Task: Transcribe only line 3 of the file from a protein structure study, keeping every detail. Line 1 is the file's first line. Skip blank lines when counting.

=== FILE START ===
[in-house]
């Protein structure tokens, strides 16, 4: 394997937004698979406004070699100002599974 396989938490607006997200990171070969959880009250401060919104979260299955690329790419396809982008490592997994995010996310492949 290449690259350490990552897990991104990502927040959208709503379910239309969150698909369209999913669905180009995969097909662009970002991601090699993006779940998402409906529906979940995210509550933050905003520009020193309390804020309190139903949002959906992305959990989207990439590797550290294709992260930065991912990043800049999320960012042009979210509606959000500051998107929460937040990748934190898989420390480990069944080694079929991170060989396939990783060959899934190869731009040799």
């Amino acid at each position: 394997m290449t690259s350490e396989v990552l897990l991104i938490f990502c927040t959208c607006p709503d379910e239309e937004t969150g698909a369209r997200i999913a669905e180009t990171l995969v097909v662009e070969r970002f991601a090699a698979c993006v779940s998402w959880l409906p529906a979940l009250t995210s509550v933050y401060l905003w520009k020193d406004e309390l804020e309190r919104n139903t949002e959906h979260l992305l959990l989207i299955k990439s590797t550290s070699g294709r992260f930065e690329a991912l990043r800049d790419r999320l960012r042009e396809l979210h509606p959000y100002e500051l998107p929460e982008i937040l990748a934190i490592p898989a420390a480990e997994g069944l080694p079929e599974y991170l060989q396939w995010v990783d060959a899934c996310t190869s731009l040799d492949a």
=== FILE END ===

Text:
């Amino acid at each position: 394997m290449t690259s350490e396989v990552l897990l991104i938490f990502c927040t959208c607006p709503d379910e239309e937004t969150g698909a369209r997200i999913a669905e180009t990171l995969v097909v662009e070969r970002f991601a090699a698979c993006v779940s998402w959880l409906p529906a979940l009250t995210s509550v933050y401060l905003w520009k020193d406004e309390l804020e309190r919104n139903t949002e959906h979260l992305l959990l989207i299955k990439s590797t550290s070699g294709r992260f930065e690329a991912l990043r800049d790419r999320l960012r042009e396809l979210h509606p959000y100002e500051l998107p929460e982008i937040l990748a934190i490592p898989a420390a480990e997994g069944l080694p079929e599974y991170l060989q396939w995010v990783d060959a899934c996310t190869s731009l040799d492949a």